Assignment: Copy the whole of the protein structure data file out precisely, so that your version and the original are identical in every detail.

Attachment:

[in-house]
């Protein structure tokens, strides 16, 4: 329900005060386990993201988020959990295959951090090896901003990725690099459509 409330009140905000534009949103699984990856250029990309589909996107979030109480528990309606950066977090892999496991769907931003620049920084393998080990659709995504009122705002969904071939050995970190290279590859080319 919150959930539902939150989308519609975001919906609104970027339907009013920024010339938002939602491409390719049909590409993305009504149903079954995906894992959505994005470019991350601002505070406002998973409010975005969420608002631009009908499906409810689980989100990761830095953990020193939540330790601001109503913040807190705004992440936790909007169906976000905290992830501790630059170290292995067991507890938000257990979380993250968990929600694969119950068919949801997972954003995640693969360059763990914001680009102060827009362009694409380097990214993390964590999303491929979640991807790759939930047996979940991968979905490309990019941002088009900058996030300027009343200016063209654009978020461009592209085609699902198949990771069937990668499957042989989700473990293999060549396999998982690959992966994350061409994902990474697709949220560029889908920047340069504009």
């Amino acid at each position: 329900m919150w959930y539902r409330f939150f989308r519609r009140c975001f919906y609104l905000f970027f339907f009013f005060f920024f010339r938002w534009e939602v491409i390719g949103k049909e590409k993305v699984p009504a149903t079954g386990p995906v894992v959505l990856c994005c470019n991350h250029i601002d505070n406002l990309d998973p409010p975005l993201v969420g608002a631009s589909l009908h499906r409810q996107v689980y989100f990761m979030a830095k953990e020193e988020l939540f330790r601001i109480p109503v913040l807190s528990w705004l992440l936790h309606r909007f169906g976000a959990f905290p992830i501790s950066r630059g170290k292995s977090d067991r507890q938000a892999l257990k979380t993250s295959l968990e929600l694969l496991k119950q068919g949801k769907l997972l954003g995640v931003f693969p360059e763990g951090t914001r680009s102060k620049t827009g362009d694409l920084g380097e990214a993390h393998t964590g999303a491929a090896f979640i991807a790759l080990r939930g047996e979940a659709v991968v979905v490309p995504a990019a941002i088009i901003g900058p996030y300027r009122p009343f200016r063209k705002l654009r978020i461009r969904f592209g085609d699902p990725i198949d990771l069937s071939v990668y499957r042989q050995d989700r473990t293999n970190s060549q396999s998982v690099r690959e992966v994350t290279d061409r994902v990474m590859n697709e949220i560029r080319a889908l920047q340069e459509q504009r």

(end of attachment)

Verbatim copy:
[in-house]
């Protein structure tokens, strides 16, 4: 329900005060386990993201988020959990295959951090090896901003990725690099459509 409330009140905000534009949103699984990856250029990309589909996107979030109480528990309606950066977090892999496991769907931003620049920084393998080990659709995504009122705002969904071939050995970190290279590859080319 919150959930539902939150989308519609975001919906609104970027339907009013920024010339938002939602491409390719049909590409993305009504149903079954995906894992959505994005470019991350601002505070406002998973409010975005969420608002631009009908499906409810689980989100990761830095953990020193939540330790601001109503913040807190705004992440936790909007169906976000905290992830501790630059170290292995067991507890938000257990979380993250968990929600694969119950068919949801997972954003995640693969360059763990914001680009102060827009362009694409380097990214993390964590999303491929979640991807790759939930047996979940991968979905490309990019941002088009900058996030300027009343200016063209654009978020461009592209085609699902198949990771069937990668499957042989989700473990293999060549396999998982690959992966994350061409994902990474697709949220560029889908920047340069504009």
């Amino acid at each position: 329900m919150w959930y539902r409330f939150f989308r519609r009140c975001f919906y609104l905000f970027f339907f009013f005060f920024f010339r938002w534009e939602v491409i390719g949103k049909e590409k993305v699984p009504a149903t079954g386990p995906v894992v959505l990856c994005c470019n991350h250029i601002d505070n406002l990309d998973p409010p975005l993201v969420g608002a631009s589909l009908h499906r409810q996107v689980y989100f990761m979030a830095k953990e020193e988020l939540f330790r601001i109480p109503v913040l807190s528990w705004l992440l936790h309606r909007f169906g976000a959990f905290p992830i501790s950066r630059g170290k292995s977090d067991r507890q938000a892999l257990k979380t993250s295959l968990e929600l694969l496991k119950q068919g949801k769907l997972l954003g995640v931003f693969p360059e763990g951090t914001r680009s102060k620049t827009g362009d694409l920084g380097e990214a993390h393998t964590g999303a491929a090896f979640i991807a790759l080990r939930g047996e979940a659709v991968v979905v490309p995504a990019a941002i088009i901003g900058p996030y300027r009122p009343f200016r063209k705002l654009r978020i461009r969904f592209g085609d699902p990725i198949d990771l069937s071939v990668y499957r042989q050995d989700r473990t293999n970190s060549q396999s998982v690099r690959e992966v994350t290279d061409r994902v990474m590859n697709e949220i560029r080319a889908l920047q340069e459509q504009r």